Hammond says Brexit deal could bring ‘double dividend’

Hammond says Brexit deal could bring ‘double dividend’ but pumps £500m more into preparing for talks with EU to FAIL as watchdog warns of ‘severe’ consequences of crashing out

  • Chancellor Philip Hammond has delivered what could be final pre-Brexit Budget
  • Mr Hammond said he was ‘confident’ an agreement would be reached with EU
  • But he said that no-deal preparations would be boosted by another £500million
  • Office for Budget Responsibility has warned crashing out of EU would be ‘severe’ 

Philip Hammond announced in the Budget he was boosting no-deal Brexit planning by £500million

Philip Hammond boosted no-deal Brexit planning by £500million today – as the government’s watchdog warned of ‘severe’ consequences if talks with the EU fail.

The Chancellor insisted he was still confident an agreement could be secured and raised the prospect of a ‘double dividend’ from higher economic growth and releasing his Brexit warchest.

But he also announced he was ploughing more money into preparations – taking the total to £4.2billion.

The announcement came as the Office for Budget Responsibility (OBR) warned the scale of the impact of leaving without a deal was almost impossible to predict.

It said disorderly Brexit ‘could have severe short-term implications for the economy, the exchange rate, asset prices and the public finances’.

Mr Hammond said he was ‘retaining firepower to intervene’ if the economy needs more support in the coming months, with £15 billion in fiscal ‘headroom’ to deploy.

If the economy begins to tank, the Chancellor insisted he would ‘take whatever action is necessary’, including upgrading his spring statement to a Budget.

Mr Hammond said he was ‘confident’ the Brexit talks would deliver an agreement that would allow extra cash to be spent on public services.

Additional funding for the NHS would not be hit by a no-deal exit but cash for other public spending would be ‘flat real’, keeping pace with inflation, according to Treasury sources.

  • Some 32 MILLION Britons are in line for a tax cut of up to…

    Hammond’s £100 BILLION giveaway: Chancellor slashes income…

Share this article

Mr Hammond said: ‘We are at a pivotal moment in our EU negotiations and the stakes could not be higher.

‘Get it right, and we will not only protect Britain’s jobs, businesses and prosperity but we will also harvest a double-deal dividend, a boost from the end of uncertainty and a boost from releasing some of the fiscal headroom I am holding in reserve at moment.

‘We are confident that we will secure a deal which delivers that dividend, confident, but not complacent, so we will continue to plan for all eventualities.’

The Chancellor has already warned that this dramatic giveaway Budget assumes that there will be a Brexit deal – hinting that a collapse in the knife-edge negotiations with Brussels could undermine plans to draw a line under austerity.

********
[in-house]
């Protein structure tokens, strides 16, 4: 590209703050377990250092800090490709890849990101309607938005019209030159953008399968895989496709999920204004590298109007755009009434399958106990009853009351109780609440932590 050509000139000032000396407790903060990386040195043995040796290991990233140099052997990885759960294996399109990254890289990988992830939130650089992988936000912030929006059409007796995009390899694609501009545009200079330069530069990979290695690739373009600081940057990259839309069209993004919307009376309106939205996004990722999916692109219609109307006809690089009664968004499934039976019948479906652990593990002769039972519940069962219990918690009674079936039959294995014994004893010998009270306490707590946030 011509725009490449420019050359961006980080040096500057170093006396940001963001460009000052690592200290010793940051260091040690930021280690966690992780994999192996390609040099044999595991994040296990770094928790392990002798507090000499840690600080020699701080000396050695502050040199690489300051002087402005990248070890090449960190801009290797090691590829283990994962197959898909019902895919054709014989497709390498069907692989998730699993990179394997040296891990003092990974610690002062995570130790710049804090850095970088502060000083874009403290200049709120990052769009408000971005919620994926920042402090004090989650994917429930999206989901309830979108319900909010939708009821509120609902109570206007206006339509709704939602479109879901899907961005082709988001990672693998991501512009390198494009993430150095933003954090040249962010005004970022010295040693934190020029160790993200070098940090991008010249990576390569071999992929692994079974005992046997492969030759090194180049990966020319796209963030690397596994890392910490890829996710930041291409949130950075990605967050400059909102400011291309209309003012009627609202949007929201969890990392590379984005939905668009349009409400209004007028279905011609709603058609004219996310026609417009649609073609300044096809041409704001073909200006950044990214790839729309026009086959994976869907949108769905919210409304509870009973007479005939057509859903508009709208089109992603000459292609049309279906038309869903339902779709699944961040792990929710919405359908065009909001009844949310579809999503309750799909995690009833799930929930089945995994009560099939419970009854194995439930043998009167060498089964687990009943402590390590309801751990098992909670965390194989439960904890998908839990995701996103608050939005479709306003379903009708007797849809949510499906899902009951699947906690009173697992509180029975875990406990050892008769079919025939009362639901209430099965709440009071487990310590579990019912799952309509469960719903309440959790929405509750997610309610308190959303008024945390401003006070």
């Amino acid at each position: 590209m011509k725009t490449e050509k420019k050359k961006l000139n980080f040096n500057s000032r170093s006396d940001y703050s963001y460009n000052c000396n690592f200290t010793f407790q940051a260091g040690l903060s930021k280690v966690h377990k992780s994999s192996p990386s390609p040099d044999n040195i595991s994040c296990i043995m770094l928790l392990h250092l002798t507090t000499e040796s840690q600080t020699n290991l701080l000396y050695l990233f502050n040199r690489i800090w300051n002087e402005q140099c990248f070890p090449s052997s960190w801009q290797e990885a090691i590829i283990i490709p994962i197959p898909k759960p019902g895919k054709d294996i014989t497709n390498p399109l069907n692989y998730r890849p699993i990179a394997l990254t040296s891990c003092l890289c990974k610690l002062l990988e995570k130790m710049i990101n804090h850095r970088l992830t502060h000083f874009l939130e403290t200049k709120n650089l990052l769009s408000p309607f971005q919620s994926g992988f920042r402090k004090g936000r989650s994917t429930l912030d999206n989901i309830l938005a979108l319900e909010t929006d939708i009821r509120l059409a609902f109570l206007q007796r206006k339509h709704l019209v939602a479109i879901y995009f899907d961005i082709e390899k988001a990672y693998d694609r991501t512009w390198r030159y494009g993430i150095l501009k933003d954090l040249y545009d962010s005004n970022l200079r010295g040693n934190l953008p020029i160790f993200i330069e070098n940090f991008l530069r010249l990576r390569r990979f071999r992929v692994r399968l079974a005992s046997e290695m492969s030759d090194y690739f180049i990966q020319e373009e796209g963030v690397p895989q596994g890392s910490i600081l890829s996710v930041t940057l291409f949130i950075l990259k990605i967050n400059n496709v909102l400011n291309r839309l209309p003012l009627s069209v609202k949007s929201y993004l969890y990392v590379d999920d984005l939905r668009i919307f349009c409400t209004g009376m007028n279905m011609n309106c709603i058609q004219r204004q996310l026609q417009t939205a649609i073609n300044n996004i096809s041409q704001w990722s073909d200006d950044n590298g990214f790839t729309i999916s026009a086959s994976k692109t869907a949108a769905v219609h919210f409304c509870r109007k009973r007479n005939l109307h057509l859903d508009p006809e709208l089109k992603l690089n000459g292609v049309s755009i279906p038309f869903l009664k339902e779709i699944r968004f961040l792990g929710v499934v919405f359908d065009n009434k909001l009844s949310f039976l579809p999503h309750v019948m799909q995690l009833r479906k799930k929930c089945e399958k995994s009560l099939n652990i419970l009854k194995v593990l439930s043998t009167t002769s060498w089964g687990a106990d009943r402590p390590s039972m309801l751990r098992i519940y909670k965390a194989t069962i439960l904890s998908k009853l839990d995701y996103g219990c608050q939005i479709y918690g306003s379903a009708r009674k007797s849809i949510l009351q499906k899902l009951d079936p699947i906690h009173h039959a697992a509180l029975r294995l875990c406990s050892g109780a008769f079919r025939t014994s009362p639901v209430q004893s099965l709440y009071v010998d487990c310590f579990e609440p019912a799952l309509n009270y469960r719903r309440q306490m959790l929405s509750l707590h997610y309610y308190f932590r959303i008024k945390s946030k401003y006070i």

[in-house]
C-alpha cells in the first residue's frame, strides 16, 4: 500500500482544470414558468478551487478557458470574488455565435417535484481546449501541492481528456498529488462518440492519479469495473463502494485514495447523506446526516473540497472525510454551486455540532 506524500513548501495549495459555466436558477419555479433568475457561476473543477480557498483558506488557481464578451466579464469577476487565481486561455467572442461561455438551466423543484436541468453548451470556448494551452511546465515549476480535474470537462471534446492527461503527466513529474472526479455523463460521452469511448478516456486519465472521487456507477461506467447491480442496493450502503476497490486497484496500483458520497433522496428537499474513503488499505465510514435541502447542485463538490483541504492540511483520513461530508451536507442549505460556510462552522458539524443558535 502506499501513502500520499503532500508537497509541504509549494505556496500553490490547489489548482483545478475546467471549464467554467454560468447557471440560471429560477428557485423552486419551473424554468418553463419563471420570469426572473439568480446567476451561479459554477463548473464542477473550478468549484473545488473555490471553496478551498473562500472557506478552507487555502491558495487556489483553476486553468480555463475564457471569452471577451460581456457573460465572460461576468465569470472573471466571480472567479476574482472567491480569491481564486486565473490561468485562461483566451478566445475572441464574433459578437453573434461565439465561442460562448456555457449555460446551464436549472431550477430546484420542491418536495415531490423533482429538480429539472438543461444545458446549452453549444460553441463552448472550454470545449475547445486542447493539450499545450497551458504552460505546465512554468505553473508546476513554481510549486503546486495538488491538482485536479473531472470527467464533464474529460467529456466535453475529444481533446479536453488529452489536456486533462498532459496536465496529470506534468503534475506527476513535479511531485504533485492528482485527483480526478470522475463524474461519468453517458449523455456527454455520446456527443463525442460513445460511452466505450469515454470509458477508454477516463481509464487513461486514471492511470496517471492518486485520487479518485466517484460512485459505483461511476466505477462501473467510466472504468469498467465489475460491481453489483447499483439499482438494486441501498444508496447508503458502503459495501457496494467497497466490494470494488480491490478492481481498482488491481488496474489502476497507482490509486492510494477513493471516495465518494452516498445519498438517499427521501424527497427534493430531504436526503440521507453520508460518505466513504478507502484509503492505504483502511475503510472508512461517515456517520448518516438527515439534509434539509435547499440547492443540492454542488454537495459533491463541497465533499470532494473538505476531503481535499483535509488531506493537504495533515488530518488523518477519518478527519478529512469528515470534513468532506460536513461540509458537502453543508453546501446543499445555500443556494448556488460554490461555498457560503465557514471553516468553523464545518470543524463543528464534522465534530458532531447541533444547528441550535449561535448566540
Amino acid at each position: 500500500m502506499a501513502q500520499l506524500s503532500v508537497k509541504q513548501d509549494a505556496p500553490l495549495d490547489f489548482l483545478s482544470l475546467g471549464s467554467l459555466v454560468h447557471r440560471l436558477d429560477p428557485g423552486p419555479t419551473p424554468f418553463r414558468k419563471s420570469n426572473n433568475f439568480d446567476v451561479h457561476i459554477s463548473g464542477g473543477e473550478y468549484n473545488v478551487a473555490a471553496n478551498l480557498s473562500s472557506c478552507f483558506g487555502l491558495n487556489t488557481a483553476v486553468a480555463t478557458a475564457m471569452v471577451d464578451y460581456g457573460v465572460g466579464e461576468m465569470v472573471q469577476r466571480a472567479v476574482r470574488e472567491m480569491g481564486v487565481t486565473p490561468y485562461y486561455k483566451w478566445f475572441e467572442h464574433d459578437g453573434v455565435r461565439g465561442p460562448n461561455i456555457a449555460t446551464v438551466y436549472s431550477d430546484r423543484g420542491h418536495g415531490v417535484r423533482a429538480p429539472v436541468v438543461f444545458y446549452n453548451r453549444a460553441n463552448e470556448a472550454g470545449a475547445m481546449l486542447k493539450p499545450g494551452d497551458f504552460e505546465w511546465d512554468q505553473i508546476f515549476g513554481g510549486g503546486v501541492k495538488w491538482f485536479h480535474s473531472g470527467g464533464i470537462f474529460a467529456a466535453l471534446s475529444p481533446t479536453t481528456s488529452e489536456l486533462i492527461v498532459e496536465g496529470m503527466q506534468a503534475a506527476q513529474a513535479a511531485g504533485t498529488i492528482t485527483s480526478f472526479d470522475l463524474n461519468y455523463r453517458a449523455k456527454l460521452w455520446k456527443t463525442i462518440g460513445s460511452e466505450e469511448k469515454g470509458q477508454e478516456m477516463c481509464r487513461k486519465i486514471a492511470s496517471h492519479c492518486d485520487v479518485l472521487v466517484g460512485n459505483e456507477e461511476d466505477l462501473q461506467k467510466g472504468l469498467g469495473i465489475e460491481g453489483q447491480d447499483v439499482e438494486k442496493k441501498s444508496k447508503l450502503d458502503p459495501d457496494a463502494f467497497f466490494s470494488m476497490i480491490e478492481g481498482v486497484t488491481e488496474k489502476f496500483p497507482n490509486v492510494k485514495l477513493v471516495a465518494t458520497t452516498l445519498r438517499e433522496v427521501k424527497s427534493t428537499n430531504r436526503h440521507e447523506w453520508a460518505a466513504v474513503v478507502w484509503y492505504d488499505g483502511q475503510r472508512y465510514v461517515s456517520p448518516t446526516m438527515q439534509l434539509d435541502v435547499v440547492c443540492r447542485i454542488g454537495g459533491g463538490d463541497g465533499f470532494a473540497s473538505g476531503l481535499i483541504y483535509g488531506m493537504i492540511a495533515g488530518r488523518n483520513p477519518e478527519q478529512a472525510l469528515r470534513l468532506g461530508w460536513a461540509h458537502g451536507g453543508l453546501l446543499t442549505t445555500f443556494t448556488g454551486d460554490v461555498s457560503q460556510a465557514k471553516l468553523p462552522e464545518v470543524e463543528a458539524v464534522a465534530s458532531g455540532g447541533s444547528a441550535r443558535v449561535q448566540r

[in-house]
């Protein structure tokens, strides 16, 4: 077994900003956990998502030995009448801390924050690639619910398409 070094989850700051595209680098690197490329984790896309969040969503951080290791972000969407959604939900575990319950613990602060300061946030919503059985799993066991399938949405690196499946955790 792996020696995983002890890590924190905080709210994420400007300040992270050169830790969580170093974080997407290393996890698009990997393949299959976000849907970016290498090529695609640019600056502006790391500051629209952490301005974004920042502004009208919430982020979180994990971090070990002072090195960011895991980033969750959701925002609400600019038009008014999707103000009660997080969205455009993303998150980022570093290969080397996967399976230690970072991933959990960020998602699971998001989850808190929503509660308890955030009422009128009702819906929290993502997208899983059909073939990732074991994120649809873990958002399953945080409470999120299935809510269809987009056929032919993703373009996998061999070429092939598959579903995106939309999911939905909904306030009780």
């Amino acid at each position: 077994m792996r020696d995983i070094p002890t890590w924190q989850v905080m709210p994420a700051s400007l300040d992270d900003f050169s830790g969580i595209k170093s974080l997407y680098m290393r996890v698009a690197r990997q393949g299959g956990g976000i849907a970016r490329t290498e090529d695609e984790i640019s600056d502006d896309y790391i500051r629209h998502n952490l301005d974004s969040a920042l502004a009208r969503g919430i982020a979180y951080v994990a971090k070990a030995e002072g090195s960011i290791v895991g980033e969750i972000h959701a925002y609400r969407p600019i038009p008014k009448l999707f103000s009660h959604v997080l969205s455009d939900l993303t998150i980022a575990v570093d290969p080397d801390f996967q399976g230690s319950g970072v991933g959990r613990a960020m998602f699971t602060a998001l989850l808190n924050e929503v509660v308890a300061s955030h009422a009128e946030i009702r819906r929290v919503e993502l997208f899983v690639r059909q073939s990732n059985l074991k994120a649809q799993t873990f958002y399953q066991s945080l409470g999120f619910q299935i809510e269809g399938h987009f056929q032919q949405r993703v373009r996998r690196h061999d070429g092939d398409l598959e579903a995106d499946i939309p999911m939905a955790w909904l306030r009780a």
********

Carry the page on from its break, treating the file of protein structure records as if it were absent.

Mr Hammond said yesterday that the government would have to ‘wait and see what the situation was’ on ending austerity if there is no Brexit deal.

The Office for Budget Responsibility (OBR) – headed by Robert Chote (pictured) – warned the scale of the impact of leaving without a deal was almost impossible to predict

Theresa May (pictured centre in the Commons today) slapped down Mr Hammond after he suggested moves to end austerity were contingent on getting a Brexit deal

But Downing Street slapped down the Chancellor today, making clear the spending commitments in the Budget stood whether or not there is agreement with the EU.   

The Office for Budget Responsibility said in March that there was £15billion ‘headroom’ in the government’s plans which could be deployed.

‘What the Chancellor was pointing out in relation to a budget was that if economic circumstances change, he would consider economic interventions. That’s what you would expect any sensible Chancellor to do,’ the spokesman said. 

‘All of the spending commitments that the Chancellor will set out today are funded irrespective of a deal.

‘What the Chancellor said yesterday was that he would use the fiscal reserves that we have built up through hard work and sound economic management to ensure that Britain will succeed whatever the circumstances.

‘The Chancellor has spoken on numerous occasions about having maintained what he would describe as ‘fiscal firepower’ which he will be able to use in the event of a no-deal scenario.’  

Labour’s Chris Leslie, a former shadow chancellor, said forecast economic growth of no higher than 1.6 per cent a year was ‘a pathetic figure in anyone’s book’.

He said: ‘There is no Brexit dividend, only years of extended pain.

‘The Budget actually predicts Britain’s trade will decrease as a share of the economy in the next five years. This is not global Britain but a Britain shrinking in power and influence in the world: we are going to lose markets and market share.’ 


Source: Read Full Article